Bolo ties, hay bales, and Ted Turner - Daily Agenda - Atlanta Magazine
 
 
 

Bolo ties, hay bales, and Ted Turner

Notes from last night’s gala High Museum preview of Go West!

Remington paintings are a surprise highlight of the exhibition
Courtesy High Museum of Art

Bolo ties, black tie, and boots were the attire of choice at last night’s gala preview of the High Museum of Art’s Go West! exhibition, which opens to the public on Sunday. Among the bigwigs in attendance were Arthur Blank and Ted Turner (both of whom auctioned off trips to their posh Montana ranches for $19,000 and $10,000 respectively, via a smooth-talking auctioneer flown down from Sotheby’s).

Event planners took the theme and positively galloped with it. Cowboy-clad men whipped lassos during cocktail hour alongside split-rail fences, pioneer mess kits, and hay bales. Centerpieces of wildflowers and bundles of tumbleweed presided over tables labeled with names like Butch Cassidy and Billy the Kid and laid with bandanna napkins. During a main course of tender bison, people could be heard discussing the once nearly extinct Western creature that now roams places like Turner’s ranch in great number. (Ted did, in fact, contribute the meat.)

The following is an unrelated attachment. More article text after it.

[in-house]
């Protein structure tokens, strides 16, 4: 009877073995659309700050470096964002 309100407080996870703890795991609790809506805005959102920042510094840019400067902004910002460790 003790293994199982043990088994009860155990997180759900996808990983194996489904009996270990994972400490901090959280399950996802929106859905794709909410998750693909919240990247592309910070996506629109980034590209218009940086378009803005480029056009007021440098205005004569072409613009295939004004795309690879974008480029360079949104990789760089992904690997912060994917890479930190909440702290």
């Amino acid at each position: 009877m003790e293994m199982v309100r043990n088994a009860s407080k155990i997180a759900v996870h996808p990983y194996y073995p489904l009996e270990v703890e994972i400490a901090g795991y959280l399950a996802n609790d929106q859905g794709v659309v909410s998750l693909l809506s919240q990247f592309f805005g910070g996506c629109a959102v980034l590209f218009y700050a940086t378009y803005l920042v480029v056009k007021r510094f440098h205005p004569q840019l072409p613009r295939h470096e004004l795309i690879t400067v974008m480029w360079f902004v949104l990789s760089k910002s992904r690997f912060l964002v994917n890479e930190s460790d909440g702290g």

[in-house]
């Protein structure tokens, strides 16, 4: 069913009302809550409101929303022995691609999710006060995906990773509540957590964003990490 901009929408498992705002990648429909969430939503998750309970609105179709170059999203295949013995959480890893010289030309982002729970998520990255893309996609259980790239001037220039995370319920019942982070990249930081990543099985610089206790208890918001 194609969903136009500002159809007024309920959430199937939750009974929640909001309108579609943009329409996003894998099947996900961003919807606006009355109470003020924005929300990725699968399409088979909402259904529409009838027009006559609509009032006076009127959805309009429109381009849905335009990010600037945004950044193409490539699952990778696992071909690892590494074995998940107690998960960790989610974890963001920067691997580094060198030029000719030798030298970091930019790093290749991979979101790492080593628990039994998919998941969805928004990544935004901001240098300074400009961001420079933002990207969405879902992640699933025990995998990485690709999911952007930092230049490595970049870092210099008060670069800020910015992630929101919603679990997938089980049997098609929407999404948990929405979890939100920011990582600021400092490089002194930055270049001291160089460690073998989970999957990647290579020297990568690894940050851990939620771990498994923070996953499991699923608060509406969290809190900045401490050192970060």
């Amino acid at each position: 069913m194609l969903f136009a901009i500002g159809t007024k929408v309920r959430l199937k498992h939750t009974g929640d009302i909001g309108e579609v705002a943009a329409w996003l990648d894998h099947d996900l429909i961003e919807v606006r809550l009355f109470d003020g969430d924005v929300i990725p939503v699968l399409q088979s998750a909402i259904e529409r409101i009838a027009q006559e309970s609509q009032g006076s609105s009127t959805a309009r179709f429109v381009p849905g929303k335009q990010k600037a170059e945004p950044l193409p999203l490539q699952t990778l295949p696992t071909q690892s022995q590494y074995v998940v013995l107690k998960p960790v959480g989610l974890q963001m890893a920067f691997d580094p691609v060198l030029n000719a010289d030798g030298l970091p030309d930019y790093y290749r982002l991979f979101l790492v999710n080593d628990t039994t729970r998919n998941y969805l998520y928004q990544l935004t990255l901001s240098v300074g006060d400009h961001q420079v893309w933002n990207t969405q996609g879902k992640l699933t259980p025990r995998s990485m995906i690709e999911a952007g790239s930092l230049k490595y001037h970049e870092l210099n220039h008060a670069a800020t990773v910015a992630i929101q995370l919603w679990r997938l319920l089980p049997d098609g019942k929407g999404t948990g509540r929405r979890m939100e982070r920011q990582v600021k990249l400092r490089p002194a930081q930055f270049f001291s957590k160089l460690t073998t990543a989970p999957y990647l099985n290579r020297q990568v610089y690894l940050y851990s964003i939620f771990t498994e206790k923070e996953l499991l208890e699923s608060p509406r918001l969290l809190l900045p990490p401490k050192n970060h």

Upstairs, around 250 pieces of artwork had just been installed, most on loan from the Buffalo Bill Center of the West in Cody, Wyoming, with an unexpected (to me, at least) selection of Native American portraits from the collection of Atlanta developer Tom Cousins, also in attendance. Cousins was a co-chair of the event, which benefited the High.

The exhibition traces the history of Western expansion with works from 1830 to 1930, in sections focusing on explorers, Native American objects and art, landscapes by Hudson River School artists like Thomas Moran, the significance of the buffalo, the romanticizing of cowboys and Indians alike, sportsmen, conservation, and the reservation era.

Highlights? Well, no doubt the Remington sculptures are showstoppers. After all, museum director Michael Shapiro wrote his Harvard dissertation on Remington bronzes—but the Remington paintings came as a pleasant surprise. But best of all are the traditional objects made by artists from the Crow, Blackfeet, Sioux, and other tribes—beaded moccasins, grizzly claw–adorned necklaces, and painted hides.

Fun fact: Buffalo Bill’s Wild West show came to Atlanta six times between 1895 and 1913—the first time for the Cotton States exhibition at Piedmont Park. Robert Woodruff was so smitten with Buffalo Bill that he bought his ranch near Cody in 1941.

Go West! opens at the High Museum on Sunday and runs through April 13, 2014. For details, high.org

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